Lecture: "What China is Lacking — Faith (xinyang) in Political Discourse"


Location: 1050 Jenkins Nanovic Halls


This talk focuses on the appearance of the word xinyang (faith) in contemporary Chinese political discourse. It analyses the Chinese Communist party’s attempts to create a belief system around socialist core values and a hagiography around the history of the Communist party and its saints. It places the party’s emphasis of xinyang in the context of the resurgence of religion in 21st century China and the emergence of a credible moral alternative to the party in the form of Liu Xiaobo and citizen lawyers like Xu Zhiyong -  representative of a wider movement built on faith and courage of conviction, which gained traction and support until the party’s crackdown from 2015 onwards. Rather than juxtaposing certain types of discourse on faith, the talk will showcase a variety of different voices who speak about faith in different nuances in the second decade of 21st century China, thereby highlighting the way hegemonic discourse is created in China, what common points the different discourses share and the ways they tie in with earlier discourses on faith and values in Republican China.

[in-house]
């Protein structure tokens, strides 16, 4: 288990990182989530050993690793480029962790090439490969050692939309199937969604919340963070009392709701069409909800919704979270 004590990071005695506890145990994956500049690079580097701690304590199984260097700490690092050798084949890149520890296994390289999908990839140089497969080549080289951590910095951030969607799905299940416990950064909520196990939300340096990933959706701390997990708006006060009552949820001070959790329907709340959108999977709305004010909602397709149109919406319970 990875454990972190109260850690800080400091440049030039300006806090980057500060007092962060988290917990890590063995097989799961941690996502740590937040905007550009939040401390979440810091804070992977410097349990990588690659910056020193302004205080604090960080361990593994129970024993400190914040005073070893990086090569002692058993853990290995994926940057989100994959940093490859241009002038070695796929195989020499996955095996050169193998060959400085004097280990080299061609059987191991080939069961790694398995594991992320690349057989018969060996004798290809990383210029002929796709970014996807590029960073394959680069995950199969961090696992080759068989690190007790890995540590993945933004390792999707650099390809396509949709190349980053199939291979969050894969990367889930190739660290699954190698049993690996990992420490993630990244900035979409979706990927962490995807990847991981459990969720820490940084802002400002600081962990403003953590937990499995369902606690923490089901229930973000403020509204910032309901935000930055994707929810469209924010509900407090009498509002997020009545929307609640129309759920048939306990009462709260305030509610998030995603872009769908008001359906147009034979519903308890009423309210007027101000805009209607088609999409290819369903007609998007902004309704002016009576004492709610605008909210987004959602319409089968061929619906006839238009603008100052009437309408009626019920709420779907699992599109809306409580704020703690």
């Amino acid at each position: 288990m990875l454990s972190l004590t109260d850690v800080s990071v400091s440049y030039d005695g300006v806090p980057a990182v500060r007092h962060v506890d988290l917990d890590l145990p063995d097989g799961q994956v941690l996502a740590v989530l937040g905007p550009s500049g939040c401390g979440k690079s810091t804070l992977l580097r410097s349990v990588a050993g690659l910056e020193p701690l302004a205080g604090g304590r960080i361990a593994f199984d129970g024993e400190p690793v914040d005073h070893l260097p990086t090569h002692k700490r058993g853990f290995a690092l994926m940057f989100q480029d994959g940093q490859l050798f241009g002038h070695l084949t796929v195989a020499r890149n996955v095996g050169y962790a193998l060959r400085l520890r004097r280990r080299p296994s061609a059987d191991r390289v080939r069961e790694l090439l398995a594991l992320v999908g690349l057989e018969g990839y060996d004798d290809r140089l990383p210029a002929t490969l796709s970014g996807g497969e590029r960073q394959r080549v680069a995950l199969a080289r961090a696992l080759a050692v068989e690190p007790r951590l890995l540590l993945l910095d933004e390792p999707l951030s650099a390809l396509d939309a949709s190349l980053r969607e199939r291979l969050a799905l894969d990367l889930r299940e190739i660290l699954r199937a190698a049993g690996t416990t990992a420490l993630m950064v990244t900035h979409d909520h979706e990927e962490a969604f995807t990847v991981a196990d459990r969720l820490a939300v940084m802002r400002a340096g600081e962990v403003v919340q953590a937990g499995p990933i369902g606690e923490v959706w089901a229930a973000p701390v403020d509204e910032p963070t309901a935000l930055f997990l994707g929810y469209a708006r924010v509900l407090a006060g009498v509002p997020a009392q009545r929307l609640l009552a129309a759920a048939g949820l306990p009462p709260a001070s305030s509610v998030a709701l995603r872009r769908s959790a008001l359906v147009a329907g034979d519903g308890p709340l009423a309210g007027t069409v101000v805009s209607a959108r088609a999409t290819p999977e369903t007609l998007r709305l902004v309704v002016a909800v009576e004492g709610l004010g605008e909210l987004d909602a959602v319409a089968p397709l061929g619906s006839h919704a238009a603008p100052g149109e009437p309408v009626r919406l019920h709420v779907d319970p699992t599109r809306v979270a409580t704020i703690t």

Gerda Wielander is associate professor in Chinese and Head of Modern Languages and Cultures at the University of Westminster, London. Her main research interest lies in the link of the personal and spiritual to wider social and political developments in modern and contemporary China. She is the author of Christian Values in Communist China (Routledge 2013) as well as several book chapters and articles in leading peer reviewed journals. Her most recent work includes an edited volume on Chinese Discourses on Happiness (Hong Kong University Press 2018). She is currently working on spiritual language in Chinese political discourse, and the emergence and promotion of a Chinese cultural psychology. 

This lecture is free and open to the public. A light lunch will be served while supplies last. 

Originally published at asia.nd.edu.